FDA to require boxed warnings on opioid medications

FDA to require boxed warnings on opioid medications

 

March 22, 2016 Rockville, Md. — As part of the government's commitment to ending the U.S. opioid epidemic, the Food and Drug Administration announced March 22 major label changes for all prescription opioid products, including new boxed warnings about the serious risks of misuse, abuse, addiction, overdose and death.

The FDA also said it will require several more safety labeling changes to include additional information on the risk of these medications as part of the agency's efforts to "help inform prescribers about the importance of balancing the serious risks of opioids with their role in managing pain," according to an FDA release.

"Opioid addiction and overdose have reached epidemic levels over the past decade, and the FDA remains steadfast in our commitment to do our part to help reverse the devastating impact of the misuse and abuse of prescription opioids," said Robert Califf, M.D., FDA commissioner. "Today's actions are one of the largest undertakings for informing prescribers of risks across opioid products, and one of many steps the FDA intends to take this year as part of our comprehensive action plan to reverse this epidemic."

Opioid pain medications, such as hydrocodone and oxycodone, are a leading source of drug abuse in the United States. As prescribers of these painkilling medications, the ADA believes dentists have a role to play in preventing their diversion, misuse, and abuse. The ADA has long encouraged continuing education about the appropriate use of opioid pain medications in order to promote both responsible prescribing practices and limit instances of abuse and diversion.

According to FDA, prescription opioids are divided into two main categories: immediate release products intended for use every four to six hours; and extended-release/long-acting products, which are primarily intended to be taken once or twice a day.

As part of the boxed warning on IR opioid analgesics, the FDA now requires a precaution that chronic maternal use of opioids during pregnancy can result in neonatal opioid withdrawal syndrome, which may be life-threatening if not recognized and treated using protocols developed by neonatology experts.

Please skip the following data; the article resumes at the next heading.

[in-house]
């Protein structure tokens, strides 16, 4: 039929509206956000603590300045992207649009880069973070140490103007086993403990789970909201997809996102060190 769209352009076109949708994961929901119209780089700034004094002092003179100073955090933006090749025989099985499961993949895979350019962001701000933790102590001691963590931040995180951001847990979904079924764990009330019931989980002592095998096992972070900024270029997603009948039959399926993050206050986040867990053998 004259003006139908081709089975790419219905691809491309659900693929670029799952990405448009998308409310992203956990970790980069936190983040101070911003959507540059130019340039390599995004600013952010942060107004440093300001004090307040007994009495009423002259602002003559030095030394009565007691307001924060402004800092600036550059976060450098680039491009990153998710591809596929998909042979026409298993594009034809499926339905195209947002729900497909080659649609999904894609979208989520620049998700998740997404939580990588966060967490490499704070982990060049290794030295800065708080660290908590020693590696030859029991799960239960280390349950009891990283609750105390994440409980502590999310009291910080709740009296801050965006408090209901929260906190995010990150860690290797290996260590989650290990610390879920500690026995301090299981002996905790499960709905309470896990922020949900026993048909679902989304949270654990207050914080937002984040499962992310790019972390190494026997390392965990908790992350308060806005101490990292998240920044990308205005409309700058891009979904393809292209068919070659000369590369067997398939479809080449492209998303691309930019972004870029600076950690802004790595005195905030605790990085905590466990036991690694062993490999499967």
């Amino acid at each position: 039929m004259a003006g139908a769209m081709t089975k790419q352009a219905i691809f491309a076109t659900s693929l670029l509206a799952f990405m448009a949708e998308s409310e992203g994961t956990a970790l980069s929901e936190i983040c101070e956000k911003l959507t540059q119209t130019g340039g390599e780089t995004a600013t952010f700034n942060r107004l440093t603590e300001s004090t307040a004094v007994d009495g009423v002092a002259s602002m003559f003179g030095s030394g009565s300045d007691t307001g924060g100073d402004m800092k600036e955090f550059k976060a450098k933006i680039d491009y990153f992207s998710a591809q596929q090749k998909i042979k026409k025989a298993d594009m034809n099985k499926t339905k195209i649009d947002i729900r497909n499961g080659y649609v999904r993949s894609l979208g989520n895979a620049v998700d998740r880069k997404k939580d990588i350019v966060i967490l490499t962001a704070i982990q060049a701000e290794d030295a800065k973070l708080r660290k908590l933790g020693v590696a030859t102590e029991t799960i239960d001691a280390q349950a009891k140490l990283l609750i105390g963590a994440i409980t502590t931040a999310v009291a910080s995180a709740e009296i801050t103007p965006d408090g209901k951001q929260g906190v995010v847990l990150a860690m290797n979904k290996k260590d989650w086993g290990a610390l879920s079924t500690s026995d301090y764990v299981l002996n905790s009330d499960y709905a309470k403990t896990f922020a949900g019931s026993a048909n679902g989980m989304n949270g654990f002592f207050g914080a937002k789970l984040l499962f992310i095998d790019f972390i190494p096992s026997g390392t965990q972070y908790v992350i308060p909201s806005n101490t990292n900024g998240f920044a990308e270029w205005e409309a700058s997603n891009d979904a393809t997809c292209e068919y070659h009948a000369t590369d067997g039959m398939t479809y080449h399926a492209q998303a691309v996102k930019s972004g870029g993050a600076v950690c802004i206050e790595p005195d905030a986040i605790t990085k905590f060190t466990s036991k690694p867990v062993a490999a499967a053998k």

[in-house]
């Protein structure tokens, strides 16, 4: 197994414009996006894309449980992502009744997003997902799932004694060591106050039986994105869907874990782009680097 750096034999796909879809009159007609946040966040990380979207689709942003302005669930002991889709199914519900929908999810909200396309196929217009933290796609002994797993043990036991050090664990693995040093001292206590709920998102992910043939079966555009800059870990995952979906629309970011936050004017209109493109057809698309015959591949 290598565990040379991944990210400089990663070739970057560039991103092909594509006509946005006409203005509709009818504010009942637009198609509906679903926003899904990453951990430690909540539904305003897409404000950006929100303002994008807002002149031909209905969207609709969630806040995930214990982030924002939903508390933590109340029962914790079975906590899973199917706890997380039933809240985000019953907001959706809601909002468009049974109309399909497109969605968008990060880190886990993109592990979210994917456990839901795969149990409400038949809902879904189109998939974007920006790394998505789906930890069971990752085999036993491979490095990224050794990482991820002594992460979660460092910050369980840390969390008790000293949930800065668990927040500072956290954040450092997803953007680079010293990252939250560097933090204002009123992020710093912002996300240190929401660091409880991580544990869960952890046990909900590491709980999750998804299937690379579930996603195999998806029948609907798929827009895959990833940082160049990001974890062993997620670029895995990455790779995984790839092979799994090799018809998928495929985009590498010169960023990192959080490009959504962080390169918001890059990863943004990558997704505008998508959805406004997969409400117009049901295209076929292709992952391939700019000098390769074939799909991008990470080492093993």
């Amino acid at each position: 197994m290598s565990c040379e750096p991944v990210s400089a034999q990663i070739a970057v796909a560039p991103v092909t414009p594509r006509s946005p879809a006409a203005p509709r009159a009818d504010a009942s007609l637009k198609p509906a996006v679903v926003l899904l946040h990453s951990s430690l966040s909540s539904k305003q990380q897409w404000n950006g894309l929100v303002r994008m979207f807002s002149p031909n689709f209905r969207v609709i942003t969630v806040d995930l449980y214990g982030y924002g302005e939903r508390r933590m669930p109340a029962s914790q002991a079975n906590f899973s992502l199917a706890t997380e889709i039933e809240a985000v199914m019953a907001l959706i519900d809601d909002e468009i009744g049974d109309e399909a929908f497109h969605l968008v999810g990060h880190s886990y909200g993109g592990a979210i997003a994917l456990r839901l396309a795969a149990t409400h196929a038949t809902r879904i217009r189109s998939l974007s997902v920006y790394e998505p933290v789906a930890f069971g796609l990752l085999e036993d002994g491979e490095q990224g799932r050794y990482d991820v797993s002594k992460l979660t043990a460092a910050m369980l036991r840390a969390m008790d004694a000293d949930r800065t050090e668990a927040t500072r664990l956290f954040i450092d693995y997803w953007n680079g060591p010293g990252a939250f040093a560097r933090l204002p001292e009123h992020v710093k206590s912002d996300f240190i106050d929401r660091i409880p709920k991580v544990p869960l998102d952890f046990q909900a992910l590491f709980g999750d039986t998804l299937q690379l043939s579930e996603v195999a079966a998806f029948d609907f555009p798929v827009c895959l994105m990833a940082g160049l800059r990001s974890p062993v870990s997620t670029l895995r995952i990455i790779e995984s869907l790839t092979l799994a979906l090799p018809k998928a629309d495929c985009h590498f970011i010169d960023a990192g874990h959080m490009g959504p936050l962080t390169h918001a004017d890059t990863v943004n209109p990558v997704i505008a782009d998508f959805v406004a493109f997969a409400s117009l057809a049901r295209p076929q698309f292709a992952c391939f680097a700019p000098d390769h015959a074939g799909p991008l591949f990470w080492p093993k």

Additionally, in the March 22 Drug Safety Communication, FDA outlined its plans to require labels to include safety information about opioids and their potentially harmful drug interactions with other medicines. This includes a serious central nervous system condition called serotonin syndrome as well as information on the effects opioid abuse can have on the endocrine system, including a rare but serious disorder of the adrenal glands and decreased sex hormone levels androgen deficiency.

The agency also said it is "carefully reviewing" all available scientific information about potentially serious outcomes related to interactions between benzodiazepines and opioids.

In October 2015, the White House announced a multi-agency initiative aimed at combatting opioid abuse and other forms of drug abuse. The Association has pledged to provide training on opioid prescribing in the next two years as part of the American Medical Association Task Force on this issue. To date, more than 66,000 providers have completed prescriber training, putting the task force on pace to meet that goal, according to the release.